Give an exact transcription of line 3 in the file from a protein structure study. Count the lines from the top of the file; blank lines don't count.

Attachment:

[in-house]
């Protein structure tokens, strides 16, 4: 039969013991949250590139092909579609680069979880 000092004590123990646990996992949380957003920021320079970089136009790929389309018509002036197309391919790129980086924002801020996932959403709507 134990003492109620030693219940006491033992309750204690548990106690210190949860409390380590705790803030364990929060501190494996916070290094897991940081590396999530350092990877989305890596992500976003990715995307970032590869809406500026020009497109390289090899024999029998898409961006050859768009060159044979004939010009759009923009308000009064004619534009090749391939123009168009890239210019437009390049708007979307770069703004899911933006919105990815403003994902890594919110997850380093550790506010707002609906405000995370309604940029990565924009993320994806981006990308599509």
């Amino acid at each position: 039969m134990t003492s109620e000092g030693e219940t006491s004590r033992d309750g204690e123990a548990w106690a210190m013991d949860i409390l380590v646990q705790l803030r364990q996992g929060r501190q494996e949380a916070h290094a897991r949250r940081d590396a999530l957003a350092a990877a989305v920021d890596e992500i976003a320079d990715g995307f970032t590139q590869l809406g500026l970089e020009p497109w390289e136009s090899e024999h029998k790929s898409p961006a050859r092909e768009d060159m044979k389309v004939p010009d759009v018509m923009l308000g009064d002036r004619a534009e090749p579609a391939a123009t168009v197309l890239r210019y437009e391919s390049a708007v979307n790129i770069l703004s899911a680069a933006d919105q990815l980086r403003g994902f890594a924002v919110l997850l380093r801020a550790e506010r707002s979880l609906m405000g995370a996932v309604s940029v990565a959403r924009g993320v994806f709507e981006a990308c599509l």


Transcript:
């Amino acid at each position: 039969m134990t003492s109620e000092g030693e219940t006491s004590r033992d309750g204690e123990a548990w106690a210190m013991d949860i409390l380590v646990q705790l803030r364990q996992g929060r501190q494996e949380a916070h290094a897991r949250r940081d590396a999530l957003a350092a990877a989305v920021d890596e992500i976003a320079d990715g995307f970032t590139q590869l809406g500026l970089e020009p497109w390289e136009s090899e024999h029998k790929s898409p961006a050859r092909e768009d060159m044979k389309v004939p010009d759009v018509m923009l308000g009064d002036r004619a534009e090749p579609a391939a123009t168009v197309l890239r210019y437009e391919s390049a708007v979307n790129i770069l703004s899911a680069a933006d919105q990815l980086r403003g994902f890594a924002v919110l997850l380093r801020a550790e506010r707002s979880l609906m405000g995370a996932v309604s940029v990565a959403r924009g993320v994806f709507e981006a990308c599509l």